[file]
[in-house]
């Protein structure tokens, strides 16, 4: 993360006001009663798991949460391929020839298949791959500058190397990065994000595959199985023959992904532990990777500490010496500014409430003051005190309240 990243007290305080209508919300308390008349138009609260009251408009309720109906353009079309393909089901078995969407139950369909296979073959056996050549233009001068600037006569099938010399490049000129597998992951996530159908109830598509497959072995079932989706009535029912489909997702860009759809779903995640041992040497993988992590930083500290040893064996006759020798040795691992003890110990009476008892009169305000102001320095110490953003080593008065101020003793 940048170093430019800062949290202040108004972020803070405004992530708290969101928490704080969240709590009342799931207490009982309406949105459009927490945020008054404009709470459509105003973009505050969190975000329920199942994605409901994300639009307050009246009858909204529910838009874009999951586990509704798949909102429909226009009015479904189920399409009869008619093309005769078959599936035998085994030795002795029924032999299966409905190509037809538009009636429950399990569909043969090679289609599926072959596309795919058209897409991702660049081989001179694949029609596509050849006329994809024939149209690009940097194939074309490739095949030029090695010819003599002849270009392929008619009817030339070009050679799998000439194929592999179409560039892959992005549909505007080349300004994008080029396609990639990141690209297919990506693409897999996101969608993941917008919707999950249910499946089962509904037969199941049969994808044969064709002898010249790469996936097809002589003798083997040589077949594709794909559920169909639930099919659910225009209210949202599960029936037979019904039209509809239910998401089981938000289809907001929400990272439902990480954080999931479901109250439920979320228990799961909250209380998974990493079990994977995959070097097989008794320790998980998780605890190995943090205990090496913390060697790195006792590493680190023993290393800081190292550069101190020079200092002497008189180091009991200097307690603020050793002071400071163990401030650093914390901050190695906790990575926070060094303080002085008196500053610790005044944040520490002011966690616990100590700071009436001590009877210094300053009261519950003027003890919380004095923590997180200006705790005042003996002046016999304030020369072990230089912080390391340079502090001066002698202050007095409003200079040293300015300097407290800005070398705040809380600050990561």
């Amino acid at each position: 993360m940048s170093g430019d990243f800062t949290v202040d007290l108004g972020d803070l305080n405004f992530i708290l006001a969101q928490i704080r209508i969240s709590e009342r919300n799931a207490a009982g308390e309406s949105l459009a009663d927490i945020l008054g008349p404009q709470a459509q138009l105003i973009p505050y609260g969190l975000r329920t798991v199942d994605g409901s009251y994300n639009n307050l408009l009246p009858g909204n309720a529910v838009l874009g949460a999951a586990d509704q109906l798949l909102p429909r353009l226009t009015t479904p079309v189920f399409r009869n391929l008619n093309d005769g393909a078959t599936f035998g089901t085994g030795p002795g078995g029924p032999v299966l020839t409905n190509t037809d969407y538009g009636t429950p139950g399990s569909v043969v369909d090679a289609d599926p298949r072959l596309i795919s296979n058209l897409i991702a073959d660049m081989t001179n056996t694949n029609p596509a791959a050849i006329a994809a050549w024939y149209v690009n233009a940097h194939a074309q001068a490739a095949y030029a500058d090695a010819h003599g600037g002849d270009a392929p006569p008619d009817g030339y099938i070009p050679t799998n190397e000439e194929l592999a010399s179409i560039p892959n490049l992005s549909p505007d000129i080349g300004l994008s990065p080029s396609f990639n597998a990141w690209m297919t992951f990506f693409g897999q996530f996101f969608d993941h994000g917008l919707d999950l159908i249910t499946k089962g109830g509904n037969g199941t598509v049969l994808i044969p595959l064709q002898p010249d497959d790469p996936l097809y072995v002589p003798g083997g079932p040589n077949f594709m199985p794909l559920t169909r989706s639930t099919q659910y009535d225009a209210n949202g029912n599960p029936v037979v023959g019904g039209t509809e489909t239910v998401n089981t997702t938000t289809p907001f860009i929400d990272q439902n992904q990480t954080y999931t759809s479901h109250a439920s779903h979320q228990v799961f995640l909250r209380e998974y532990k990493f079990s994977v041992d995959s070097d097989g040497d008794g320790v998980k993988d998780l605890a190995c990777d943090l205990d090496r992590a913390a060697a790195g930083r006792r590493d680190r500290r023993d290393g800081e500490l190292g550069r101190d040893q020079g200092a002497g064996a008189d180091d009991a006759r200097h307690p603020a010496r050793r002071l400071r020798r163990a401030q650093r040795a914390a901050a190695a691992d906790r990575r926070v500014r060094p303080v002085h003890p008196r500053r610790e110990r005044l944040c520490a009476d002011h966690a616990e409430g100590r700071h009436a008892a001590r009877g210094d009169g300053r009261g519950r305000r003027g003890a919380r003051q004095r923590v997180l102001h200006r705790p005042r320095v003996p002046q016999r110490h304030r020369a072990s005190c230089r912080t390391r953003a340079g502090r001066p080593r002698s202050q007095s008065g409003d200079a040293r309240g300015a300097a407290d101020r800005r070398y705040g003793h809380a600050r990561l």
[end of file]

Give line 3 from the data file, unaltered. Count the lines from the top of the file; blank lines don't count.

């Amino acid at each position: 993360m940048s170093g430019d990243f800062t949290v202040d007290l108004g972020d803070l305080n405004f992530i708290l006001a969101q928490i704080r209508i969240s709590e009342r919300n799931a207490a009982g308390e309406s949105l459009a009663d927490i945020l008054g008349p404009q709470a459509q138009l105003i973009p505050y609260g969190l975000r329920t798991v199942d994605g409901s009251y994300n639009n307050l408009l009246p009858g909204n309720a529910v838009l874009g949460a999951a586990d509704q109906l798949l909102p429909r353009l226009t009015t479904p079309v189920f399409r009869n391929l008619n093309d005769g393909a078959t599936f035998g089901t085994g030795p002795g078995g029924p032999v299966l020839t409905n190509t037809d969407y538009g009636t429950p139950g399990s569909v043969v369909d090679a289609d599926p298949r072959l596309i795919s296979n058209l897409i991702a073959d660049m081989t001179n056996t694949n029609p596509a791959a050849i006329a994809a050549w024939y149209v690009n233009a940097h194939a074309q001068a490739a095949y030029a500058d090695a010819h003599g600037g002849d270009a392929p006569p008619d009817g030339y099938i070009p050679t799998n190397e000439e194929l592999a010399s179409i560039p892959n490049l992005s549909p505007d000129i080349g300004l994008s990065p080029s396609f990639n597998a990141w690209m297919t992951f990506f693409g897999q996530f996101f969608d993941h994000g917008l919707d999950l159908i249910t499946k089962g109830g509904n037969g199941t598509v049969l994808i044969p595959l064709q002898p010249d497959d790469p996936l097809y072995v002589p003798g083997g079932p040589n077949f594709m199985p794909l559920t169909r989706s639930t099919q659910y009535d225009a209210n949202g029912n599960p029936v037979v023959g019904g039209t509809e489909t239910v998401n089981t997702t938000t289809p907001f860009i929400d990272q439902n992904q990480t954080y999931t759809s479901h109250a439920s779903h979320q228990v799961f995640l909250r209380e998974y532990k990493f079990s994977v041992d995959s070097d097989g040497d008794g320790v998980k993988d998780l605890a190995c990777d943090l205990d090496r992590a913390a060697a790195g930083r006792r590493d680190r500290r023993d290393g800081e500490l190292g550069r101190d040893q020079g200092a002497g064996a008189d180091d009991a006759r200097h307690p603020a010496r050793r002071l400071r020798r163990a401030q650093r040795a914390a901050a190695a691992d906790r990575r926070v500014r060094p303080v002085h003890p008196r500053r610790e110990r005044l944040c520490a009476d002011h966690a616990e409430g100590r700071h009436a008892a001590r009877g210094d009169g300053r009261g519950r305000r003027g003890a919380r003051q004095r923590v997180l102001h200006r705790p005042r320095v003996p002046q016999r110490h304030r020369a072990s005190c230089r912080t390391r953003a340079g502090r001066p080593r002698s202050q007095s008065g409003d200079a040293r309240g300015a300097a407290d101020r800005r070398y705040g003793h809380a600050r990561l």